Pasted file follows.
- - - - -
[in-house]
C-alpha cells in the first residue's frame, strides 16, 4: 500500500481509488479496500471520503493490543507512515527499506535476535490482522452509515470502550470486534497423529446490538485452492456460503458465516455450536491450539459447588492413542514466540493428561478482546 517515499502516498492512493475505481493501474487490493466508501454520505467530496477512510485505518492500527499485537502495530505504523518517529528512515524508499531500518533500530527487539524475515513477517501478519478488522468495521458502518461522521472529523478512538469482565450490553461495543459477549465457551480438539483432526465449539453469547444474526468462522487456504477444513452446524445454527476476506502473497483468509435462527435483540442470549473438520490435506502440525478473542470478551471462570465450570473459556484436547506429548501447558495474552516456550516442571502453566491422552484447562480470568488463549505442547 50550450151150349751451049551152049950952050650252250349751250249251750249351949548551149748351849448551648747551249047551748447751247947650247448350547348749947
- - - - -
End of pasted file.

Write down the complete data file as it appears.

[in-house]
C-alpha cells in the first residue's frame, strides 16, 4: 500500500481509488479496500471520503493490543507512515527499506535476535490482522452509515470502550470486534497423529446490538485452492456460503458465516455450536491450539459447588492413542514466540493428561478482546 517515499502516498492512493475505481493501474487490493466508501454520505467530496477512510485505518492500527499485537502495530505504523518517529528512515524508499531500518533500530527487539524475515513477517501478519478488522468495521458502518461522521472529523478512538469482565450490553461495543459477549465457551480438539483432526465449539453469547444474526468462522487456504477444513452446524445454527476476506502473497483468509435462527435483540442470549473438520490435506502440525478473542470478551471462570465450570473459556484436547506429548501447558495474552516456550516442571502453566491422552484447562480470568488463549505442547 50550450151150349751451049551152049950952050650252250349751250249251750249351949548551149748351849448551648747551249047551748447751247947650247448350547348749947